Creator of 5:2 diet shares two easy exercises to aid weight loss

Watch: Dr Michael Mosley speaks on the importance of exercise in weight loss

Dr Michael Mosley has shared two key key exercises that can help with weight loss – and you can do them from the comfort of your own home.

The award-winning health guru and TV presenter, 65, is known for creating the revolutionary 5:2 diet, where you can eat what you want for five days a week and cut down on calories for two.

In a recent appearance on This Morning, he stressed the importance of physical activity in weight loss and shared tips on how to lose fat and not muscle.

To lose weight effectively Dr Mosley said you need to do exercise "and that really means doing press-ups and squats".

Dr Michael Mosley poses for a photo at the ICC Sydney on September 16, 2019 in Sydney, Australia. The Centenary Institute Oration is part of the 14th World Congress on Inflammation. (Getty Images)
'You need decent protein and exercise when trying to lose weight without losing muscle,' says Dr Michael Mosley. (Getty Images)

He also said that losing weight is most effective if you combine good diet with exercise together.

Sharing his nutrition tips on this, he said, "One of the things you want to do, and this is the importance of protein – you need at least 50g of good-quality protein a day. That preserves your muscle."

He warned, "The things you want to do when you lose weight is lose fat and not lose muscle and that was the danger of going on a really low-calorie, low-protein diet – tea, juicing – is that your body needs protein and if it's not getting it from your diet it's getting it from your muscles."

"So you need decent protein and exercise and that really means doing press-ups and squats," he added, combining his key elements of successful weight loss together.

Read more: A man's guide to doing battle with belly fat

Woman doing press ups. (Getty Images)
Dr Michael Mosley tries to do 40 press ups a day himself. (Getty Images)

It seems Dr Mosley practices what he preaches as his advice to others comes after he revealed what he was trying out himself, discussing the benefits of press-ups and squats in more detail.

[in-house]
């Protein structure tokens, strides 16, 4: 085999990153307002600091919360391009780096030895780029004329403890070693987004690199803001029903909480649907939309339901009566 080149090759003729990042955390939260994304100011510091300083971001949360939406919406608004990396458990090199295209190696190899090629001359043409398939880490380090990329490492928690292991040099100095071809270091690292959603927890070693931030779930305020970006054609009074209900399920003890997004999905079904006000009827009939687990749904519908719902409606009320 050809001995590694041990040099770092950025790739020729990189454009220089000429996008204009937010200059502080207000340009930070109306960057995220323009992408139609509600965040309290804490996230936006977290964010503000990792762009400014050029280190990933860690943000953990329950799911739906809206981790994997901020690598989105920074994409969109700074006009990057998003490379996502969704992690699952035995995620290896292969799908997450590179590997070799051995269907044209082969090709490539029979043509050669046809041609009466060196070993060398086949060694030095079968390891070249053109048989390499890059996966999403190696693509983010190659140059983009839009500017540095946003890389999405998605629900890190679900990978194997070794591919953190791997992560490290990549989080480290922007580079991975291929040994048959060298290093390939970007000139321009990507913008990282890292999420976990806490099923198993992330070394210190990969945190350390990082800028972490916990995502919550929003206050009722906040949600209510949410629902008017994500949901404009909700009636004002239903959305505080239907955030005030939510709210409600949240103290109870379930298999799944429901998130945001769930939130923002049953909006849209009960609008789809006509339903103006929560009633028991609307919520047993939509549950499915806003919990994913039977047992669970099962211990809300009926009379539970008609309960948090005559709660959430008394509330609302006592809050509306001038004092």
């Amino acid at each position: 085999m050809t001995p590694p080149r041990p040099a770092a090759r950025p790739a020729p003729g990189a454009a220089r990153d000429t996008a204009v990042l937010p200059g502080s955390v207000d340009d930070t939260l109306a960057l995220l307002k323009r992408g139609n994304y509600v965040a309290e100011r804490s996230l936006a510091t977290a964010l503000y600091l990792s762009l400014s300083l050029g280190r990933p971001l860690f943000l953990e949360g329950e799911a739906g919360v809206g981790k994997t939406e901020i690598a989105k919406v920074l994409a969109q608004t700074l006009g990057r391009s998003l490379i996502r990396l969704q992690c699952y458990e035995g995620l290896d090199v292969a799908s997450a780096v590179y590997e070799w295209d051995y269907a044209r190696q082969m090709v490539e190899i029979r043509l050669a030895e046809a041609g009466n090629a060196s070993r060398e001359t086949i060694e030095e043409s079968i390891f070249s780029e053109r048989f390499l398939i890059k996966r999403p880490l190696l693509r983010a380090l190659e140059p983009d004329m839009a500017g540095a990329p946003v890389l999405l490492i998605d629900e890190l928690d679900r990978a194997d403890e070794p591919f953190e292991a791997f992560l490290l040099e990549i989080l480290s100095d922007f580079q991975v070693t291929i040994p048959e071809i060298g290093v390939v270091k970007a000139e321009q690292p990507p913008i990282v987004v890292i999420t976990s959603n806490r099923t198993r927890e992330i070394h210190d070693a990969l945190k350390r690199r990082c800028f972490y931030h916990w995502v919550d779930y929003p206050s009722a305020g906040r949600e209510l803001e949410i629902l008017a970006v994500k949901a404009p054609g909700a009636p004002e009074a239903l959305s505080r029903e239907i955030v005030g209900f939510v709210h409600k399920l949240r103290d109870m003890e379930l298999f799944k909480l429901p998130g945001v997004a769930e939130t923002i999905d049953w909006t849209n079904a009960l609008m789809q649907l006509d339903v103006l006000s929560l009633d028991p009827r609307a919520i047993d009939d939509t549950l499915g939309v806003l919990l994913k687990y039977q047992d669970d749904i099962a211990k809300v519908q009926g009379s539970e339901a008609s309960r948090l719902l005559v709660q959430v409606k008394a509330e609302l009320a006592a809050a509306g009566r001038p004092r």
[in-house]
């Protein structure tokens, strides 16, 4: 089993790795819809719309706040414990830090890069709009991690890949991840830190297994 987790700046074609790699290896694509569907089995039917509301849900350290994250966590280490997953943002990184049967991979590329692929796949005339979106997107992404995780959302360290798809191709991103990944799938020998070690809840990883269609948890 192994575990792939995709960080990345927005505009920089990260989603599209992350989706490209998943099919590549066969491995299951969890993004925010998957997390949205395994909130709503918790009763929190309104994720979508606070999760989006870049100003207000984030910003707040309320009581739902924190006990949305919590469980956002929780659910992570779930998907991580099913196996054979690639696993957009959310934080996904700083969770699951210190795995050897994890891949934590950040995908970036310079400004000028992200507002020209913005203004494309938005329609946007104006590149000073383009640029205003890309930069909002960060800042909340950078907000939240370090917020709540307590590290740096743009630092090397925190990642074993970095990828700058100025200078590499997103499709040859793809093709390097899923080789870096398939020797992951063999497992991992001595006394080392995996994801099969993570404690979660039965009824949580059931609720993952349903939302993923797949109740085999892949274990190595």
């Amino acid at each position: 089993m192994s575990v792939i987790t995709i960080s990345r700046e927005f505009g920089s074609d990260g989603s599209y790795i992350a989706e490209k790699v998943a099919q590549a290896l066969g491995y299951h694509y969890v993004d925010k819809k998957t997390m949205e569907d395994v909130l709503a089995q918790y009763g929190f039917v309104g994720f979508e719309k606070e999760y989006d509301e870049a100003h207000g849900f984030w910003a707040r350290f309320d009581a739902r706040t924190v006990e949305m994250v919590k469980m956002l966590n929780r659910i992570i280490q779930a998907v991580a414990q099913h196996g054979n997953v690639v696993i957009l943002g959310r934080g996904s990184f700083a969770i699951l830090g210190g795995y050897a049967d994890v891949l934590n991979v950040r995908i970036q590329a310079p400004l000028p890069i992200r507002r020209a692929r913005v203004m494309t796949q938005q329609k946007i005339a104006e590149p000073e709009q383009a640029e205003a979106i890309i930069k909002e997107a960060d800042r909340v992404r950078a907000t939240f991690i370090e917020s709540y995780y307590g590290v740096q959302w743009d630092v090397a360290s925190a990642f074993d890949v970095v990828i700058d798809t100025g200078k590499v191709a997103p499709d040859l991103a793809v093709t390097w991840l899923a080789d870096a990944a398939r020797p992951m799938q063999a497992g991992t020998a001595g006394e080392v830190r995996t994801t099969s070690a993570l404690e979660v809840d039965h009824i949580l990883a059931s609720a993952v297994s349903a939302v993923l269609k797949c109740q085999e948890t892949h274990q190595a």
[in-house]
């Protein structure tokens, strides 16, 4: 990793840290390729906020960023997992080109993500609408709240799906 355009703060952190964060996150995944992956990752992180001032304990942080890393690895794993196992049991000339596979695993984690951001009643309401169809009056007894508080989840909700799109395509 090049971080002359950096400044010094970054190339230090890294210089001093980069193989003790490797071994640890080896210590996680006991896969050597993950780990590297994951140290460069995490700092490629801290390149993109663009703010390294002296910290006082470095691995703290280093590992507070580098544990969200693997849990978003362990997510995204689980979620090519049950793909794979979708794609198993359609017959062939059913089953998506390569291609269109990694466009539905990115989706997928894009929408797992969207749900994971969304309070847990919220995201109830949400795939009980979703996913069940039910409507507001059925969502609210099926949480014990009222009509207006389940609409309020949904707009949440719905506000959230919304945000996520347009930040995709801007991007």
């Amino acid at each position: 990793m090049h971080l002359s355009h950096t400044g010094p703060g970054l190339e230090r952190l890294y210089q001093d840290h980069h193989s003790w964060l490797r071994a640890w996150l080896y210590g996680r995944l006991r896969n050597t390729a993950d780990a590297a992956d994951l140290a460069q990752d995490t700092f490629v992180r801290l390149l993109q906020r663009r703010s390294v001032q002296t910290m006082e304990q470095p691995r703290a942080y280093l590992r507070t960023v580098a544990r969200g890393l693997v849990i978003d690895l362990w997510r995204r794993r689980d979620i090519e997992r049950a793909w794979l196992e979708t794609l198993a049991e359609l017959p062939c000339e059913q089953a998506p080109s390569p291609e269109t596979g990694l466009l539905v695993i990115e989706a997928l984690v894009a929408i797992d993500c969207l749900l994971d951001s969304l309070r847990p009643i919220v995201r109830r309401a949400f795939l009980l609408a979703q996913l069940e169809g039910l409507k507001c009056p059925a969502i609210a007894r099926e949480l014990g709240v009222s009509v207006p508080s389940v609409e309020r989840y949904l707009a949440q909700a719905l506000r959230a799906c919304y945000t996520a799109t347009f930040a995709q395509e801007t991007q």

Speaking his BBC Radio Four podcast Just One Thing, he said, "I'm doing something I try to do every day – press-ups. We all know aerobic exercises like running, walking, swimming, cycling is good for your heart and lungs."

But, he added, "On top of that, there is just one thing I recommend you add to your daily routine; resistance exercise like press ups. There's fascinating new research on the benefits of strength workouts, how a few minutes of daily resistance exercises – where you don't need any special equipment – can boost your brain as well as your muscles."

Read more: Gymtimidation: 61% of women want to work out in a female-only gym

Man and woman doing squats at home. (Getty Images)
Press ups and squats don't need any gym equipment whatsoever. (Getty Images)

Detailing exactly how his top recommendations can help, he said, "There are two forms of strength exercise that I find particularly effective and easy to fit into my life. The first is press ups, one of the best-low cost ways of building upper body strength.

"Not only do press ups keep you toned, but there is evidence resistance training can improve your sleep.

"The second form of resistance exercise I recommend you try doing on a regular basis is the squat. As we discovered it is one of the best exercises around for improving your brain function in surprising ways."

Dr Mosley said he tries to do 40 press ups most days. "I do them first thing when I get out of bed, because if I don't do them, I'll probably forget to do them later in the day," he said. "They give you a full body workout, help your heart, and may even boost brainpower."

He also loves walking and cycling, and makes himself go on the occasional run.

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Watch: Olympic silver medallist does press ups with a meerkat on his back

There are different types of press-ups you can try depending on what works for you, as detailed by the NHS. A 3/4 press-up involves placing your hands underneath your shoulders with your arms fully extended, palms flat and fingers facing forward, and knees resting on the floor. You then bend at your elbows, lowering your chest no more than 5cm from the floor, before pushing up and repeating.

A full press-up, however, involves keeping your legs straight and knees off the floor, bending your arms at your elbows, lowering your chest until it's 5cm above the floor and your elbows reach 90 degrees. The aim is to try and keep your back and legs straight and not to bend or arch your upper or lower back as you push up.

To do a squat, you need to stand with your feet shoulder-width apart, feet facing forwards and hands stretched out in front. You then lower yourself down by bending your knees, going as far as feels comfortable, with the aim to get your thighs parallel to the floor. You then rise up again, and repeat.